Vineland 268-322

September 10, 2010 § Leave a comment

p.268 Though Brock has been painted fairly blackly thus far, the opening of this section immediately humanises him, and makes him seem far less powerful (and this reminds me of David Letzler‘s  talk on the subject of ’round’ characters in Gravity’s Rainbow at IPW 2010).

When had Brock ever posessed her? There might have been about a minute and a half, just after the events at College of the Surf, the death of Weed Atman, and the fall of PR3, though he was no longer sure.

There is also an explanation for why some become college snitches, which again draws on the idea of an escape back to childhood, or at least adolescence.

Another selling point for hiring on would turn out to be this casual granting of the wish implied in the classical postcollegiate Dream of Autumn Return, to one more semester, one more course credit required, another chance to be back in school again… the FBI could even put you on the time machine if that’s what you wanted.

There is then a further explanation for Frenesi (and many others) defection:

Brock Vond’s genius was to have seen in the activities of the sixties left not threats to order but unacknowledged desires for it. While the Tube was proclaiming youth revolution against parents of all kinds and most viewers were accepting this story, Brock saw the deep- if he’d allowed himself to feel it, the sometimes touching -need only to stay children forever, safe inside some extended national Family.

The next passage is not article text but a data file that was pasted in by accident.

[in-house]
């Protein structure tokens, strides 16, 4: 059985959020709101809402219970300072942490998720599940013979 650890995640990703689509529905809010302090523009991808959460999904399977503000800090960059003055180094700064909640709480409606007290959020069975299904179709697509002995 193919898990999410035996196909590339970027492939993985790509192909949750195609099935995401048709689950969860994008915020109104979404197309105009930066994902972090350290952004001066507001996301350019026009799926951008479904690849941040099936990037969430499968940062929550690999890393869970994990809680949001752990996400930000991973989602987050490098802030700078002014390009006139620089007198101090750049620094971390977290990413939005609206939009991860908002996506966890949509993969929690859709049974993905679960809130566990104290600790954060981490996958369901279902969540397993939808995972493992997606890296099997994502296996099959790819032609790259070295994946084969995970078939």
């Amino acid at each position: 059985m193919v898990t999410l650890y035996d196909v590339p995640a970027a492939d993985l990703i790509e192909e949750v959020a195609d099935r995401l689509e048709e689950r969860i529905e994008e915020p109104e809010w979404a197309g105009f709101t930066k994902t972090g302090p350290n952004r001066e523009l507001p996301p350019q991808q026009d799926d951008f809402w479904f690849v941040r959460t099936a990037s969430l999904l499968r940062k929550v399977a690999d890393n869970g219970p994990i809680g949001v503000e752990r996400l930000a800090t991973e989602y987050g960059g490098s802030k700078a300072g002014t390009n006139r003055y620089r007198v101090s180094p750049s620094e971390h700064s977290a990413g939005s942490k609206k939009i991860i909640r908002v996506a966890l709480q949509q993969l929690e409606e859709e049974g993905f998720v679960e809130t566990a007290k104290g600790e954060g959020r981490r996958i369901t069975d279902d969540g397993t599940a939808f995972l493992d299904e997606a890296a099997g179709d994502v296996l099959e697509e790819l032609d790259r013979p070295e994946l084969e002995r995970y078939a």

This last phrase about the ‘national Family’ puts a different, if logical slant, on the idea of a return to childhood- that there will need to be parents, or guardians to watch over the kids. If we accept that this is filtered through Vond, then it is slightly at odds with Vond’s disparaging remarks about parenthood on p. 300. All of it, however, may be secondary to his pursuit of Frenesi, which again humanises Vond further.

p. 271 ‘Feel like we been in aMovie of the Week!’ says Roscoe, Brock Vond’s partner, in yet another example of TV being used as a frame of reference to define reality.

p. 283 ‘Childhood’, in Vineland, is not a stable metaphor, signalling, on the one hand, innocence, but at other times, naivete.

Stunned by the great Childward surge, critical abilities lapsed.

p. 285 Not just a paragraph about moments of transcendence, but one with a shift in person.

And these acid adventures, they came in those days and they went, some we gave away and forgot, others sad to say turned out to be fugitive or false- but with luck one or two would get saved to go back to at certain later moments in life.

Though the book does have a narratorial voice, whose sympathies appear to be with Zoyd and his ilk, this ‘we’ is the closest the novel comes to the personal.

p. 287 Frenesi’s Fall from ‘Angel’ status.

Taken down, she understood, from all the silver and light she’d known and been, brought back to the world like silver recalled grain by grain from Invisible to form images of what then went on to grow old, go away, get broken or contaminated. She had been priviledged live outside of Time, to enter and leave at will, looting and manipulating, weightless, invisible. Now Time had claimed her again, put her under house arrest, taken her passport away. Only an animal with a full set of pain receptors after all.

As well as its celestial aspects, the talk of ‘silver recalled grain by grain’ suggests the photographic process.